Ten weeks of in-class drama coaching in a remedial third and fourth-grade classroom helped the teacher and students transform their approach to reading and improve the students' attitude about and success in reading. Dramatic training and expression offered students the opportunity to contribute their own background knowledge and understanding, improve their accuracy and momentum, broaden their understandings and expressive choices, and begin to see themselves as actors, or active readers. That sense of achievement positively affected their self-perception.
The use of creative drama with fifth-grade remedial reading students to act out stories read in class enables them to better understand what they read and also help them better understand reading they do not act out such as reading exercises found in standardized tests.
Fifth and 6th graders' participation in improvisational drama throughout a school year resulted in greater use of expressive and interactional language skills as well as more traditional classroom informational language skills. Informational language skills involve lower-order thinking skills while expressive language used by these drama participants reveal and develop the ability to speculate, imagine, predict, reason, and evaluate their own learning—or, higher order thinking skills. Interactional language skills were found in students' exchanges with each other and later reflection on interactions. Students' own reflections on the improvisations brought up moral issues, not typical in information-driven classrooms. The authors believe that, "Drama puts back the human content into what is predominantly a materialistic curriculum".
Creative drama exercises improved learning-disabled students' behavior and speaking skills necessary for success in the classroom. Regular and special education teachers determined which skills were necessary. Learning-disabled students were tested with a comparison group before and after creative drama exercises. Those who received creative drama improved social skills such as courtesy to others, self-control, focus on classroom work and following directions. They also improved their oral expression skills. These benefits were sustained when tested again two months after the end of the creative drama program.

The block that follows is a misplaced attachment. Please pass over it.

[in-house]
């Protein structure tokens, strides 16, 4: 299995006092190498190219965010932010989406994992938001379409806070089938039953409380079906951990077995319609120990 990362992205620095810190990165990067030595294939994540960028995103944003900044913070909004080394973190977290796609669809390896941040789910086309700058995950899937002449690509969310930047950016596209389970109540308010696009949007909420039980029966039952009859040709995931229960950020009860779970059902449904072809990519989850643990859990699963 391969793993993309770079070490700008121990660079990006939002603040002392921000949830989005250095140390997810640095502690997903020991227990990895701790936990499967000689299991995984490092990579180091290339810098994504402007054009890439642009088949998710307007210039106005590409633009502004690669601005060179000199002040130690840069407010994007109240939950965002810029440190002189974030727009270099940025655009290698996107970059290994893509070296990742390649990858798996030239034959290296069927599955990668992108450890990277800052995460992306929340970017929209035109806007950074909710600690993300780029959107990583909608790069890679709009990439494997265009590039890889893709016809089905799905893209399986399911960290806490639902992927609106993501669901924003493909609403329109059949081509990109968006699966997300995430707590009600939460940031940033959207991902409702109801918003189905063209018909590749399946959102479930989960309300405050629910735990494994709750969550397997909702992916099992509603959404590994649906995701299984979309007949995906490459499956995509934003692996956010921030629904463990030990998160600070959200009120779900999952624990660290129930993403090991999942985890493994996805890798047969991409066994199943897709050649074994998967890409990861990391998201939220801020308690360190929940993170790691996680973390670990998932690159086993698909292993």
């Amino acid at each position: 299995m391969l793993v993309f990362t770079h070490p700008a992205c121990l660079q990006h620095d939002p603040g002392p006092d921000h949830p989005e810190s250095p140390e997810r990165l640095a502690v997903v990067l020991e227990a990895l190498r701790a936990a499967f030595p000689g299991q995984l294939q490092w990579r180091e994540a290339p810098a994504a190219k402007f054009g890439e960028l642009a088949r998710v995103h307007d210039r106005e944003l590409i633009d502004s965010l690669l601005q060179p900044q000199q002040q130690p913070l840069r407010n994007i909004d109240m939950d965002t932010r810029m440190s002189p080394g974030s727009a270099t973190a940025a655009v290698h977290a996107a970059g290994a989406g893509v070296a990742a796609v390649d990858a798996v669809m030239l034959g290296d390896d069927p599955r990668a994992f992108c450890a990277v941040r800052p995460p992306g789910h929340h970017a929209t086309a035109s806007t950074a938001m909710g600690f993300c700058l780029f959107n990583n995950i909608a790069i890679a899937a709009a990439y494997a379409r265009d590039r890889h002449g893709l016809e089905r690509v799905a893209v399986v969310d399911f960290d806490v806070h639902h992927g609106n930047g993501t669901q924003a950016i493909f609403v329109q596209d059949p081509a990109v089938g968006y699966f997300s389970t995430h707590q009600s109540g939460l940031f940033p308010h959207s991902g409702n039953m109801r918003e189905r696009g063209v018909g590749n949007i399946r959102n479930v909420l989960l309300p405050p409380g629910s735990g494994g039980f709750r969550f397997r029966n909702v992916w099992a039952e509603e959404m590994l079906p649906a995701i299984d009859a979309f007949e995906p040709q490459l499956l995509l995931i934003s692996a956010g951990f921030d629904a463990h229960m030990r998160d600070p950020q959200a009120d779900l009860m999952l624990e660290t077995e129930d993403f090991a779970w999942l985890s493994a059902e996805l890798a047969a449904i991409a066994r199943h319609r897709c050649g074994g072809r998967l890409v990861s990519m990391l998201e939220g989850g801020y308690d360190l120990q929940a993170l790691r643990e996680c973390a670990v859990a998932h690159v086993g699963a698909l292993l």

An analysis of many research studies on the effects of classroom drama exercises showed positive effects on language development including written and oral story recall, reading achievement, reading readiness, oral languages development, and writing.
High level of involvement in theater co-related to high levels of achievement in reading proficiency. Low socio-economic status (SES) students highly involved in theater outscored the low SES students who were not involved in theater in reading proficiency. The 9 percent advantage of high-theater involved 8th graders grows to a 20 percent advantage by 12th grade.
Original writing of plays by high school drama students made them more cooperative and confident learners in terms of valuing their own ideas and valuing their contribution to the group through improved attendance. They also became more active learners in terms of seeking out additional information and insight through library research and group discussions. These confident attitudes and behaviors led to more sustained activities of learning rather than giving up in the face of doubts or complex problems.